In brazing, the brazing assembly is heated to a temperature at which the filler rod or solder becomes liquid before flowing and spreading by the wetting action through the space "gap" between the closely adjacent surfaces of the parts to be joined. The interaction by capillarity between the liquid filler metal and the surface of the parent material makes a metallurgical continuity between the parts during the solidification phase of the liquid filler metal.

Unlike welding, the base metal remains in the solid state. In generally, brazing is related to melting points higher than 450°C (900°F) and lower than 450°C for soldering. Therefore, the base metals are less affected by heat and to a lesser degree by oxidation and warping.

Brazing is used in many industries such as plumbing, electronics, automotive, aerospace, food processing, pharmaceutical, jewelry and goldsmith, refrigeration and air conditioning industry, etc. The advantages of brazing consist mainly in the ability to mechanize or to automate the process for high speed production. This assembly process is well suited to intricate joints for almost all metals and ceramics, either for similar or dissimilar joints.

The heating of the material can be achieved by several means: torch, electric resistance furnace (controlled atmosphere or vacuum), magnetic induction, salt bath. The filler rod is available in several forms: rod or wire, strip, powder or paste. Regarding the flux, it is often available in the form of powder or liquid (gel or cream), as it may be integrated in the formulation of the filler metal itself (flux cored rod/wire). The role of the flux consists of dissolving the oxide on the surface and promoting wetting while protecting the liquid filler metal and the heated base metal against atmospheric contamination during brazing.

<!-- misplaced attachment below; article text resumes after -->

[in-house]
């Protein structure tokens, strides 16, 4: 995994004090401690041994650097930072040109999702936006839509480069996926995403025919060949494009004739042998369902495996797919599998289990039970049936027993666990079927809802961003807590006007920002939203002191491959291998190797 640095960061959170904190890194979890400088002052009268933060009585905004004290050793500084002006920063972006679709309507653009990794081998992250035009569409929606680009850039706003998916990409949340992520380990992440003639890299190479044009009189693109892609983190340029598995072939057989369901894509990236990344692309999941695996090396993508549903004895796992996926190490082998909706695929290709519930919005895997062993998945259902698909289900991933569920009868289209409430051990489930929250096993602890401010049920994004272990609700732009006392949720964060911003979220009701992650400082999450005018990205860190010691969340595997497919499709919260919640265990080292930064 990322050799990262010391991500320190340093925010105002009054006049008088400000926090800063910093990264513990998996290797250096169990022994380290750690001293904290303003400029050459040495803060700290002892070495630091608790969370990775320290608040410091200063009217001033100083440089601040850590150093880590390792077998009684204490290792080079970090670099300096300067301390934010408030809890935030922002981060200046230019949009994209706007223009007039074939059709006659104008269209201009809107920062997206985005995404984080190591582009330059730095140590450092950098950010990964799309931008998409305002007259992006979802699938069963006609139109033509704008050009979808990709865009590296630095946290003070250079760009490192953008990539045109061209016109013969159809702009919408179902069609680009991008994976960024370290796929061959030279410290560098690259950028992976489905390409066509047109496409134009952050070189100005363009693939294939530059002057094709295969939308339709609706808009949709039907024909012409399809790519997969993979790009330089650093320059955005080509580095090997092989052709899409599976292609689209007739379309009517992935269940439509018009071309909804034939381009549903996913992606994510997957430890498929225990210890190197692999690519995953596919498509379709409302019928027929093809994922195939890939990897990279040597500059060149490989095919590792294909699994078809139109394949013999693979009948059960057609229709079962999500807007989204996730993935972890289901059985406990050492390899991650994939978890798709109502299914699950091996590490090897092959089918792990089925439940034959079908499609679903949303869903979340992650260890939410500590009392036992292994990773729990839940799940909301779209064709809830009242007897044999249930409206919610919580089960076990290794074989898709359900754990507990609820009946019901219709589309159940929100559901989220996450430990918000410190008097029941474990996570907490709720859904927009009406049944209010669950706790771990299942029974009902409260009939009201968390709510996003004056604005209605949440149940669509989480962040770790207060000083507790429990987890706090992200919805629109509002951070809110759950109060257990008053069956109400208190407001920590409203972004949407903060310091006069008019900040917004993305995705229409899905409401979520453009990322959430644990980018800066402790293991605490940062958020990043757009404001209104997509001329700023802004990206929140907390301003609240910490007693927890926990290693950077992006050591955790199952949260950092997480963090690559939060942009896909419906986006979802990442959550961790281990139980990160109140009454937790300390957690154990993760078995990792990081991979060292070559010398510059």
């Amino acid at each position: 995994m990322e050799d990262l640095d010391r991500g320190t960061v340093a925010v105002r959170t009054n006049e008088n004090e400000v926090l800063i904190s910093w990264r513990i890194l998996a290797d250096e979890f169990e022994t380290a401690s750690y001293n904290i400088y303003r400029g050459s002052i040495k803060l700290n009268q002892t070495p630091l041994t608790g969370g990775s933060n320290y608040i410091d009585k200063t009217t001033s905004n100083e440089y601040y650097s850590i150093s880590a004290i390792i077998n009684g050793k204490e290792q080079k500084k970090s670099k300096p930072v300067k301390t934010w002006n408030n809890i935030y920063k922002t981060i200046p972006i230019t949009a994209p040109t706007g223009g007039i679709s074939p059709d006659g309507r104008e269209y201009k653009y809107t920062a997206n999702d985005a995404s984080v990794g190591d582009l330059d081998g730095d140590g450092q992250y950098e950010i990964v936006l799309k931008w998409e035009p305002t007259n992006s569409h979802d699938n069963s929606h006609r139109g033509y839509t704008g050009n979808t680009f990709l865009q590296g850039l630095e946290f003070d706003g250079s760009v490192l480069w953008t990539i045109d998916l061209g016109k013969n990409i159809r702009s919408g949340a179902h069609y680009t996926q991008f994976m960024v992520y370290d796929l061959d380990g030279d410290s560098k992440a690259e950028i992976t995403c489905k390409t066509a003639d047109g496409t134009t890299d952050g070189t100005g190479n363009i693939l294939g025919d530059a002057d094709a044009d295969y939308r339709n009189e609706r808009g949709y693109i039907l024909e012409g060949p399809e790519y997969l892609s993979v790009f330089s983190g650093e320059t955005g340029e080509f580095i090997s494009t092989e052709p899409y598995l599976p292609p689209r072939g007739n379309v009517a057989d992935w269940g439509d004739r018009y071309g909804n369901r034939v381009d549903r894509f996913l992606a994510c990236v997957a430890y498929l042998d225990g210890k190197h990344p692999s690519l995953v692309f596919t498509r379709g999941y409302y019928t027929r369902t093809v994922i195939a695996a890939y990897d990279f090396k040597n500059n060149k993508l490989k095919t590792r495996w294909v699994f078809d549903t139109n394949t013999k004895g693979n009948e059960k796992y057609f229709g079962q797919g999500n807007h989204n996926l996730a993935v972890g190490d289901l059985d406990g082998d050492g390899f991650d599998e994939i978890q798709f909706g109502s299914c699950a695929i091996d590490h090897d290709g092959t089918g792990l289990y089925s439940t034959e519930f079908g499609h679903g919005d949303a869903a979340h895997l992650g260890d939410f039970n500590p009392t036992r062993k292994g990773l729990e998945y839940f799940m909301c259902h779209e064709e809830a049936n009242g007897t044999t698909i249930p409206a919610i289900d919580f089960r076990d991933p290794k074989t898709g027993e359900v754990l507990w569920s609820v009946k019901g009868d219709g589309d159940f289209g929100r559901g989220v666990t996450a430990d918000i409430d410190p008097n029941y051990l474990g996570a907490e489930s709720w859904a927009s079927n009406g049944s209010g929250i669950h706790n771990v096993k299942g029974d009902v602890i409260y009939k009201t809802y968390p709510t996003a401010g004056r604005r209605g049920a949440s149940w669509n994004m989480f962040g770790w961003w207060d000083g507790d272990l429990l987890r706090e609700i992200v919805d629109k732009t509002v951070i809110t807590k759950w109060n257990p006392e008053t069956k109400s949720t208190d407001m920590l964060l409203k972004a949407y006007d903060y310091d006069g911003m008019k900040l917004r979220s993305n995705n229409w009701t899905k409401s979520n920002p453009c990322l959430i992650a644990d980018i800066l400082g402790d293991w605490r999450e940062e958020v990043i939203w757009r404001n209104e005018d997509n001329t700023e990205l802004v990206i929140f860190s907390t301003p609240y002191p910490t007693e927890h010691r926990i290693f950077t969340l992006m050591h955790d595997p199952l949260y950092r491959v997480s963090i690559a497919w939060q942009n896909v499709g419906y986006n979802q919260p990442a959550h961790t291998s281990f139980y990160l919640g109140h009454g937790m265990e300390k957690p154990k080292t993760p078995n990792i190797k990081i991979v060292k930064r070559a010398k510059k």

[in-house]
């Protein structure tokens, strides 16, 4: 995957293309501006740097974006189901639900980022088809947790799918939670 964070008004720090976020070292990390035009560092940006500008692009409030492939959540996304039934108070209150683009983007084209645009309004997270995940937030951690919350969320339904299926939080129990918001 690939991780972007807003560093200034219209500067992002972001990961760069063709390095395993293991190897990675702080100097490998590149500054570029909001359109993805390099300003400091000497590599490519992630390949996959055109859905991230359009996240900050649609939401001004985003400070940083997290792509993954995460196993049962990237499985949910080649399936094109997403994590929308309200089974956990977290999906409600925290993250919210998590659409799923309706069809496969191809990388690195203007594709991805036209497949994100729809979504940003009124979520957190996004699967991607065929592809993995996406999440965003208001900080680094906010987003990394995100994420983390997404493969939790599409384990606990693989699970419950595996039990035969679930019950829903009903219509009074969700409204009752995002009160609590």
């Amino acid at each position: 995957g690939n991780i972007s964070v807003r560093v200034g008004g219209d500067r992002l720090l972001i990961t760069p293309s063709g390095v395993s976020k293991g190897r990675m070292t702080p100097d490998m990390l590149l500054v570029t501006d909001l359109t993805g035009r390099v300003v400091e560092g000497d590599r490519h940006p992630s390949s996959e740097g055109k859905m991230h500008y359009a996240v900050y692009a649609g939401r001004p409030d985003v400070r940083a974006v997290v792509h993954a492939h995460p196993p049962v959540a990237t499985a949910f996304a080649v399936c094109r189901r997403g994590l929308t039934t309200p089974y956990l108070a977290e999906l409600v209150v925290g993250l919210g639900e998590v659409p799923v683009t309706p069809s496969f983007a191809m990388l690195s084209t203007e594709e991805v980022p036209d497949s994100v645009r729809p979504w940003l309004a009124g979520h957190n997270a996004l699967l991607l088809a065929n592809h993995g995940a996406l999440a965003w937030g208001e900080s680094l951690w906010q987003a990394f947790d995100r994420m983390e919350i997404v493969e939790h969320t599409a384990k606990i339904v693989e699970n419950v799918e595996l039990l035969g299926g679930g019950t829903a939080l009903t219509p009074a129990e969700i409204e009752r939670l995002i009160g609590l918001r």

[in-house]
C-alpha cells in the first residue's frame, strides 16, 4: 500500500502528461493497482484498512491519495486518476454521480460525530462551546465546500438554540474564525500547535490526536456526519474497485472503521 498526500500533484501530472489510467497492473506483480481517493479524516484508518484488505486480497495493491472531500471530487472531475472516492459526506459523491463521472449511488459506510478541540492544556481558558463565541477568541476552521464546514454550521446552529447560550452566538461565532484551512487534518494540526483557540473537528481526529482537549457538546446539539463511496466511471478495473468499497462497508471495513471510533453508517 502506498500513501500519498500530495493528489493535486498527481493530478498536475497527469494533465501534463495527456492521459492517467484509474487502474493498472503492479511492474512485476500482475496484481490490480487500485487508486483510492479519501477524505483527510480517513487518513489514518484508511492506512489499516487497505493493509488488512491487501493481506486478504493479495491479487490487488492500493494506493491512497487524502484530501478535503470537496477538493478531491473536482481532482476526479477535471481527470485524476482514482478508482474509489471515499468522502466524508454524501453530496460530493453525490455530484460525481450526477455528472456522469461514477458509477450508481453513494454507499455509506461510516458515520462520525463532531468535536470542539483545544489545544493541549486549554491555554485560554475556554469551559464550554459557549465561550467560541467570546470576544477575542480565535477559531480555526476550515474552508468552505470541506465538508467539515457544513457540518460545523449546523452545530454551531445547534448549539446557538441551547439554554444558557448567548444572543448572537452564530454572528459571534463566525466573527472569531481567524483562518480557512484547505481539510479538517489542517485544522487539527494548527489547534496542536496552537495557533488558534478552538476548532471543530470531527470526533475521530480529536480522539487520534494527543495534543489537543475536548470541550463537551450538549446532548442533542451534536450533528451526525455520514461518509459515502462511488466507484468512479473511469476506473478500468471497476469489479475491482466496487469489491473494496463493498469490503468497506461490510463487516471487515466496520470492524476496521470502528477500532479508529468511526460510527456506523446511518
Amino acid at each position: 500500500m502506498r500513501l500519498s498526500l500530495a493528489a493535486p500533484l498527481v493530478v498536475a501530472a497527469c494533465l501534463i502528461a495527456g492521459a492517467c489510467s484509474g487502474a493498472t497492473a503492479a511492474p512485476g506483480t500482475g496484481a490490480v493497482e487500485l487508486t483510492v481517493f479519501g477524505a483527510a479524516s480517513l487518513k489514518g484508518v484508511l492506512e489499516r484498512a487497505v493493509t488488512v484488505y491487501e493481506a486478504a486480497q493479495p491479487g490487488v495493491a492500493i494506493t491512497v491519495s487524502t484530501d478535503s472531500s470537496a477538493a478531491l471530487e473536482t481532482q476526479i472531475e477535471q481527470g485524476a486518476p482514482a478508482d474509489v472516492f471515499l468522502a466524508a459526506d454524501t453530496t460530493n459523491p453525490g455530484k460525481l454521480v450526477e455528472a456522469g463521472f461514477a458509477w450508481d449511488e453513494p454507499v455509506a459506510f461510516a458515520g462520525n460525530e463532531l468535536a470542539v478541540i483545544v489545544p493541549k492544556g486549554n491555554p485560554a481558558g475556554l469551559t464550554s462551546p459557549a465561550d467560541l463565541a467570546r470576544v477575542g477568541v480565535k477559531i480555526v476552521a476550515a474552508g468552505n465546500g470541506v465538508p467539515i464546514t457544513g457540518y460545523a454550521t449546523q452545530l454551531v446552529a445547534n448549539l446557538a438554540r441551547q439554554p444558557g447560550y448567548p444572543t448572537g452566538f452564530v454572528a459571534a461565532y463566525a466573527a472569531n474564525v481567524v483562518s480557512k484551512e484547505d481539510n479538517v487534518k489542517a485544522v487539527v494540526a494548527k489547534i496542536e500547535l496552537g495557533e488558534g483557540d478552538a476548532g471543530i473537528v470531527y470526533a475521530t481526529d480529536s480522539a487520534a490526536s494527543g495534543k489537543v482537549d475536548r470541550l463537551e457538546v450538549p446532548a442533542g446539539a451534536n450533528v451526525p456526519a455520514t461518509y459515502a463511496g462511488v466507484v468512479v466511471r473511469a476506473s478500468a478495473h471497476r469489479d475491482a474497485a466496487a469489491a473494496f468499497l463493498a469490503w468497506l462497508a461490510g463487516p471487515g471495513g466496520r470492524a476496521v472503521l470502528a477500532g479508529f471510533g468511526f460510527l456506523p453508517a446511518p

There is a wide variety in the filler metals series. The most common ones are: silver-based alloys, copper alloys, nickel alloys, gold-based alloys, aluminum and magnesium alloys, etc. The choice of the filler metal type depends on several factors including the base metals to be joined, design of the joint, service conditions (temperature, corrosion, etc.), soldering method (ex., Vacuum furnace, the torch), aesthetic and color matching, health and safety considerations etc.

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Brazing rods
Brazing rods